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Ask the Futurist: “How Will the Internet of Everything Help Us Manage Our Own Health?”

August 19, 2013 - 2 Comments

In our last “Ask the Futurist” blog post, I discussed how the Internet of Everything (IoE) is working to connect doctors with their patients through electronic medical records. The subject of IoE’s role in the health care industry is a topic I am asked about often. After all, the Internet of Everything has the potential to change almost every aspect of how we live. And perhaps, how long we live.

Today’s question comes from Teren Bryson, director of IT at Zetec. Teren is a cancer survivor, and still in his 30s. He is interested in how technology is impacting health — specifically user-enabled health monitoring through portable biometric devices. Here’s his two-part question:

Question: “How will the Internet of Everything help us manage our own health? For example, when will a wearable device be able to monitor my blood glucose levels or other biometrics in a real-time way?

Answer: That’s a great question. The Internet of Everything is going to help us manage our own health in a couple of different ways.

From a wearable technology perspective, IoE will allow us to get information about our bodies in ways we can’t get them today. It will give us more insight into our own health and vital signs.

We already see several wearable fitness devices in today’s market — including Nike’s FuelBand, Fitbit’s Flex, Jawbone UP, and others — that provide analytics for your eating, sleeping, and movement behavior. In addition, advances in biometric devices are beginning to track blood glucose levels. For example, Alere’s DayLinkMonitor records a participant’s weight or blood glucose values and then reports the actionable data to Alere clinicians. So, in answer to your question, this type of technology is available today.

And there are even more exciting developments right around the corner. The Scanadu Scout, coming out next year, is practically an emergency room in your pocket — enabling you to measure everything from temperature and heart function, to hemoglobin saturation, to stress. Similar to Dr. McCoy’s “tricorder” on the original Star Trek series, it’s a great example of science fiction becoming fact. Also coming in the next few years will be electronic tattoos, with tiny embedded sensors that will pick up temperature, heart rate, blood pressure, blood glucose levels, and even fetal vital signs, directly from your skin. And unlike today’s personal biometric devices, you won’t have to remember to put them on every day — just wear them and forget about it.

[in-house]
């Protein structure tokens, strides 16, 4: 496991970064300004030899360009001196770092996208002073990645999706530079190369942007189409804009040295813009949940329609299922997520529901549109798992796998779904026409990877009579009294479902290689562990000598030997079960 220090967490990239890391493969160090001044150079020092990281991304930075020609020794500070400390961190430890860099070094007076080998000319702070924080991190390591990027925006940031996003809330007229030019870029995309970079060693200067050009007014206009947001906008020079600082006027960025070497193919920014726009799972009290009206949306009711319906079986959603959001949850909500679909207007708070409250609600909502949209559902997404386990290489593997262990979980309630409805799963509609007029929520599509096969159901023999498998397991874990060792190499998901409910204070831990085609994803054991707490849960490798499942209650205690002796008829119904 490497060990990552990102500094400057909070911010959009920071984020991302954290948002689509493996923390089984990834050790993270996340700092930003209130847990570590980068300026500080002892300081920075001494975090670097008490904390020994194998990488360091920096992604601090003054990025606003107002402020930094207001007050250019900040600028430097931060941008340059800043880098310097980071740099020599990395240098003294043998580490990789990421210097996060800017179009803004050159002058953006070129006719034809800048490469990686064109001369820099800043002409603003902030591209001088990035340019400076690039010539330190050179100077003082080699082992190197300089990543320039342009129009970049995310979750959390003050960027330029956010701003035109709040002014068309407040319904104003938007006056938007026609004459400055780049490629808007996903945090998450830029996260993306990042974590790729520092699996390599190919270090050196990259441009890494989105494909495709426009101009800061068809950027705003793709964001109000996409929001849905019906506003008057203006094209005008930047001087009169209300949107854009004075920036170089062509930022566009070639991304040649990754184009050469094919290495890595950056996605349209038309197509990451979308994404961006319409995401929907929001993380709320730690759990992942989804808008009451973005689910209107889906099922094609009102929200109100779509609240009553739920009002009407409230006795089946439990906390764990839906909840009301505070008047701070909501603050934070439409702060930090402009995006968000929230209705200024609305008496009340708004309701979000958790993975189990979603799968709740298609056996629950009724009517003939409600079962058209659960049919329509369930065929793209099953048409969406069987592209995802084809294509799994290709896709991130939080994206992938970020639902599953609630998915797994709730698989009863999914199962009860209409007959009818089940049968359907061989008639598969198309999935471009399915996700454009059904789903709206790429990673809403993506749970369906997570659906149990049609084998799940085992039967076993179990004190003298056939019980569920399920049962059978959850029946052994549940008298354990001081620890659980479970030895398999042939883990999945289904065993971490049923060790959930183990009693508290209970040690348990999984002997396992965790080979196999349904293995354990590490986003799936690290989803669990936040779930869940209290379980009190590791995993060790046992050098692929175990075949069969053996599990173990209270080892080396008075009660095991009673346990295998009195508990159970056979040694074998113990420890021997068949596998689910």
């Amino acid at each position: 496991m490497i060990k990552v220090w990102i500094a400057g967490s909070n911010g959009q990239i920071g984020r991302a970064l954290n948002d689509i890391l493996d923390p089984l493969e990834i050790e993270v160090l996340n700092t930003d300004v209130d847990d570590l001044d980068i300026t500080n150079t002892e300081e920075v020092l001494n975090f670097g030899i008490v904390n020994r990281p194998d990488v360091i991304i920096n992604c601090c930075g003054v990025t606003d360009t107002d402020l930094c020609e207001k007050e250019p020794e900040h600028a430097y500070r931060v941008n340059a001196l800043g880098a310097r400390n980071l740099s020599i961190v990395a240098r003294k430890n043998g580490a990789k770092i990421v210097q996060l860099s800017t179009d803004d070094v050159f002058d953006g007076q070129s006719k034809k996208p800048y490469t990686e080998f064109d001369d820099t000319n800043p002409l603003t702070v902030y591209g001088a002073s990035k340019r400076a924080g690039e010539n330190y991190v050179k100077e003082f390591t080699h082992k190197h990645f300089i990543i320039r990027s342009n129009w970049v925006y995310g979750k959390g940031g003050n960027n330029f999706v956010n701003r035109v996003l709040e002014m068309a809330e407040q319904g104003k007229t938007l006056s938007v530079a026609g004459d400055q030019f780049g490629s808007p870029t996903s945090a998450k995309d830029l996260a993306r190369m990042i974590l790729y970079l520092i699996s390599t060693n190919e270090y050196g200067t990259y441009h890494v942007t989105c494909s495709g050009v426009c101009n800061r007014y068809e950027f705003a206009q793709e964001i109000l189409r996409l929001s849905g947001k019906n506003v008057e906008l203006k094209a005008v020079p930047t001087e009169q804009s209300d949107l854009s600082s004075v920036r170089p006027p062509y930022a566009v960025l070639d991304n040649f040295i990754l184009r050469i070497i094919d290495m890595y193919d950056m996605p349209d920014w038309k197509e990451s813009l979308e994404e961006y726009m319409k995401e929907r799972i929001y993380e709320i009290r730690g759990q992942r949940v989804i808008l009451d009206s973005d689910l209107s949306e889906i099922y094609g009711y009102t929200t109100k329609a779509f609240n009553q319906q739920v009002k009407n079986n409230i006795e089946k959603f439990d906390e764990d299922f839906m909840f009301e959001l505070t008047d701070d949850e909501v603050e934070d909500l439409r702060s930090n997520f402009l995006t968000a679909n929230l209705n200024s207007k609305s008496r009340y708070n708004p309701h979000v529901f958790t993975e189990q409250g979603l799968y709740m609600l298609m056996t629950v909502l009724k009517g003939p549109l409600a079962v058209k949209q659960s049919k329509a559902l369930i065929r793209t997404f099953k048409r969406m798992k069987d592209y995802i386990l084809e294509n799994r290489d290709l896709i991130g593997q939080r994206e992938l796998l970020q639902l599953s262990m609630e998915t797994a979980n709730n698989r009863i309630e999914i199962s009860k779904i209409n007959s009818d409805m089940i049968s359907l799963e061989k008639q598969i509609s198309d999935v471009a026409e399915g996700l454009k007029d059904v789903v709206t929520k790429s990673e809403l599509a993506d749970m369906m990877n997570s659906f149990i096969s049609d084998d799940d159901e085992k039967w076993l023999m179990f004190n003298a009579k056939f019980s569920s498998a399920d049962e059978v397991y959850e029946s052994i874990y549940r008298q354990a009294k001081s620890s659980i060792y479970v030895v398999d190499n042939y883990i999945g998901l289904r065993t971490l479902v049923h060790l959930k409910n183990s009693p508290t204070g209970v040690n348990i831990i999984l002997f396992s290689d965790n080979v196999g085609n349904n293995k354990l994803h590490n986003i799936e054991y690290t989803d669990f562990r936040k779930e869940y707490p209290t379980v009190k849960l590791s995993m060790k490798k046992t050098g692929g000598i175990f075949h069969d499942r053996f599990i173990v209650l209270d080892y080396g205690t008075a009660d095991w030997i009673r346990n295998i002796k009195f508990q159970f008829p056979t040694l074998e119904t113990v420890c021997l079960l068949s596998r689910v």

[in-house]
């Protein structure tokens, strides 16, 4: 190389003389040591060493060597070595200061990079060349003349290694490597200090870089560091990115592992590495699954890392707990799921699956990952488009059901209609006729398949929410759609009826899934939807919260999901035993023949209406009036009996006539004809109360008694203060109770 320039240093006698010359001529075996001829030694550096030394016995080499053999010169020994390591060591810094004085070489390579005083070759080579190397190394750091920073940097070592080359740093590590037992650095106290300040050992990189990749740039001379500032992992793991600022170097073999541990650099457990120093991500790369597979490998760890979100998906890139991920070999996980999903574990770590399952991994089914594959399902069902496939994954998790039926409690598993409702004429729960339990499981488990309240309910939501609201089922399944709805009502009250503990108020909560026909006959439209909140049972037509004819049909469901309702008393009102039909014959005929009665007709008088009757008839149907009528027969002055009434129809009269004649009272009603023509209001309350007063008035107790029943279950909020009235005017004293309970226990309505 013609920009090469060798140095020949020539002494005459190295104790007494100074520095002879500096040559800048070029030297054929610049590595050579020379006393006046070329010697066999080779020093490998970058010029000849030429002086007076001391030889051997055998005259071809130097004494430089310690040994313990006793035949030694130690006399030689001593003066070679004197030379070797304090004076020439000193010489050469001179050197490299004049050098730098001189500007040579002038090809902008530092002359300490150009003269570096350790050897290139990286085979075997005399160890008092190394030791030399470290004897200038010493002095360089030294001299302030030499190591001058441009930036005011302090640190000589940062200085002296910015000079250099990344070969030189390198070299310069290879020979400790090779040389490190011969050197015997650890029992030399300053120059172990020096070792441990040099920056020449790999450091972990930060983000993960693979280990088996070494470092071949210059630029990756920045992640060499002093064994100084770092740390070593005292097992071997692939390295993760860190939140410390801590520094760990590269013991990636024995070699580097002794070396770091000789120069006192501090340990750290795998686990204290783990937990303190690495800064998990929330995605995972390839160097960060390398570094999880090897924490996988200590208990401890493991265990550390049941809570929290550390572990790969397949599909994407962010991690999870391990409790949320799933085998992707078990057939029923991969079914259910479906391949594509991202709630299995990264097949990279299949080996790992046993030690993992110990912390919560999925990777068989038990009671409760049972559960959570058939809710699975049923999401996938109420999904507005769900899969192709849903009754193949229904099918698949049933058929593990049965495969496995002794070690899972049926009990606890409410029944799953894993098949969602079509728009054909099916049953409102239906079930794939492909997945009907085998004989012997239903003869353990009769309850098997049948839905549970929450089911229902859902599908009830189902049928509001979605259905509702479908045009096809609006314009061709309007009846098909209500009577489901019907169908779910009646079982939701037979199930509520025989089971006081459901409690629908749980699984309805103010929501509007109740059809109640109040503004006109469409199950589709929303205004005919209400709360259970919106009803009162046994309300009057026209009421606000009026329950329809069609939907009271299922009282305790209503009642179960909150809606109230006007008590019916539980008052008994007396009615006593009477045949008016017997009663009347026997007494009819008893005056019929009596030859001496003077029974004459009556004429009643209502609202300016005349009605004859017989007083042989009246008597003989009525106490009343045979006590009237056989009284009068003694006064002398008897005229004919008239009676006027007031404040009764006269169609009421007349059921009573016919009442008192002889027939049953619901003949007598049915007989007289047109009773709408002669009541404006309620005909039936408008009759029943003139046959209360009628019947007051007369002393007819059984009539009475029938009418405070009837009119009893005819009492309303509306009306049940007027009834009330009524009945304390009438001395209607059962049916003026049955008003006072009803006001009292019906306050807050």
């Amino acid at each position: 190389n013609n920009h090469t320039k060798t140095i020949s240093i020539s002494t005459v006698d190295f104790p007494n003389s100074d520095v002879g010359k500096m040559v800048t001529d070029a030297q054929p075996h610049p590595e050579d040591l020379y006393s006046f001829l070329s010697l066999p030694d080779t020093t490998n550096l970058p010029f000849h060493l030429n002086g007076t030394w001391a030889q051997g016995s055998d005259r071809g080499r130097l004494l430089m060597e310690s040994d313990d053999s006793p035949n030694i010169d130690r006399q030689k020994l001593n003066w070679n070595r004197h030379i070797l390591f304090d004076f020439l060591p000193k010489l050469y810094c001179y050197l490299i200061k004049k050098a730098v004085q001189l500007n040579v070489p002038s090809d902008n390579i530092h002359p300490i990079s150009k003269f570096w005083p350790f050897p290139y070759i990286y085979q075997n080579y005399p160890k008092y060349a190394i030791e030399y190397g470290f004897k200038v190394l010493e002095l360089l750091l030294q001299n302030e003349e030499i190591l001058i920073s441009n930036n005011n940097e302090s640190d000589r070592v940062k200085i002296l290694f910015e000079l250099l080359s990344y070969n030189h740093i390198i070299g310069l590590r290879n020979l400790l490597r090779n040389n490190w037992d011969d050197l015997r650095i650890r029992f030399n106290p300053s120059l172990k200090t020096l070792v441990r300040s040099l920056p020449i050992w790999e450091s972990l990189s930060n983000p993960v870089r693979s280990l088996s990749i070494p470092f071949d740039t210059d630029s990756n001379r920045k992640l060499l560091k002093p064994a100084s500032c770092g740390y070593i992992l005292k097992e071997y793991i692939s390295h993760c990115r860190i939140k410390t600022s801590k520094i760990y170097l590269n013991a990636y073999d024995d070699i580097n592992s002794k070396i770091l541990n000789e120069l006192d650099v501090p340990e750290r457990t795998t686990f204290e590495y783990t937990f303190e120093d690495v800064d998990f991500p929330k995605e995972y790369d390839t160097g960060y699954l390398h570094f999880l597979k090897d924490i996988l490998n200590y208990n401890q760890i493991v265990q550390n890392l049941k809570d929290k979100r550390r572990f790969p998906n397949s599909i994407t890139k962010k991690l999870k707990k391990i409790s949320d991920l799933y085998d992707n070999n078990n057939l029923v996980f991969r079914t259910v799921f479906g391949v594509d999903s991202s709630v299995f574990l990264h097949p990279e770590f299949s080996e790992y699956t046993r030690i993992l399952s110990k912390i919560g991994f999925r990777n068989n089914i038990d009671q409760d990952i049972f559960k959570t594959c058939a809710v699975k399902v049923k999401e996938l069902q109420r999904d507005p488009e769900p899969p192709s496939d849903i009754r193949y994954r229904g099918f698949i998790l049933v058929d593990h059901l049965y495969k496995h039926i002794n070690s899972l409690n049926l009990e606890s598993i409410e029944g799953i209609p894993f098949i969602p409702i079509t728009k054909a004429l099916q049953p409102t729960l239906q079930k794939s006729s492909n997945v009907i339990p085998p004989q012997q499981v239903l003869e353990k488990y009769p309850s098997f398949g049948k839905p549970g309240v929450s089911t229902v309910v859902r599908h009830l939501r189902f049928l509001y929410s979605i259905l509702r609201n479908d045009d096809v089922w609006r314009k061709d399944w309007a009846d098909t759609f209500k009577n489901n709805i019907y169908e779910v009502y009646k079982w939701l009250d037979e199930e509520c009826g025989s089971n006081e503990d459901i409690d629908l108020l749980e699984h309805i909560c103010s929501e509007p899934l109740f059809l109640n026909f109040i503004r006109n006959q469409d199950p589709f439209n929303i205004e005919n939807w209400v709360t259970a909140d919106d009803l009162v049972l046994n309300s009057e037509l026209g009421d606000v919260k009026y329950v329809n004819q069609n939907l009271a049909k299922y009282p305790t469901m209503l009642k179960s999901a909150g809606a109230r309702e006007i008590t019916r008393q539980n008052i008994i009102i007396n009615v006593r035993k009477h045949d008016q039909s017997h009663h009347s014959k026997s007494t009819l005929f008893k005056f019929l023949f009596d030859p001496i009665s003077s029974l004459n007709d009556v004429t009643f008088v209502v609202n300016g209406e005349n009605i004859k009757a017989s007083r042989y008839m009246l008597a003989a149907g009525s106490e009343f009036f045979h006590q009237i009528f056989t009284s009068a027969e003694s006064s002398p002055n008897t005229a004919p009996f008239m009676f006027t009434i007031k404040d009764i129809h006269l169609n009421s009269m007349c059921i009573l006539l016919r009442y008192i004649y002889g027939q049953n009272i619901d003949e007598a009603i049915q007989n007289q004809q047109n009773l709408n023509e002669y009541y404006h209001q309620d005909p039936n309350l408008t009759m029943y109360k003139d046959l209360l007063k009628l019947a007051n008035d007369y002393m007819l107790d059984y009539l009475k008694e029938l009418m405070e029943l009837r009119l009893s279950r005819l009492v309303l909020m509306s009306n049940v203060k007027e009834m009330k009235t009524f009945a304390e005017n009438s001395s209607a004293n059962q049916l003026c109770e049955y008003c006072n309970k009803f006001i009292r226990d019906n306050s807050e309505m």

It’s also important to discuss how the Internet of Everything is going to virtualize health care resources. As more physicians retire and the population grows, IoE will allow us to receive health care at home and in other places where we don’t receive health care today. This extends beyond wearable technology. Connected pills, connected pill bottles, and connected labs on chips will virtualize health care and scale existing health care resources, creating more opportunities for insightful data.

Will the Internet of Everything help us live longer? It just might.

Do you have a question for @DavetheFuturist? Join the conversation #IoE #AsktheFuturist.

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  1. My last visit to the doctor’s office was very efficient. All records were electronic including the last lab test and previous evaluations. Everyone from the doctor, to the nurse to the administrator were on computers taking down all necessary information digitally. I was out of the office in record time. Except for the fact that no one really want to talk to me and the problems I came in with (my weight, my neuroapathy and my sleep apneia) were still the same when I left. Efficient process but no different results. Is that progress?

    • Dear Jim,
      I fully agree that diagnosis is one thing and remedy another one. Personally i believe what went wrong is that others took control of our body, mainly because of not knowing. This knowledge will give back more control to the owner of the body and make them smarter. I think that in the end that will save a lot of lives, because in the end the doctor is also a human being, not taking any responsibility for what he is doing to you. The fact that the data is constantly monitored makes any deviation of the mean know to you, which is progress. Just my humble opionion on past experiences. Bruno Verstraete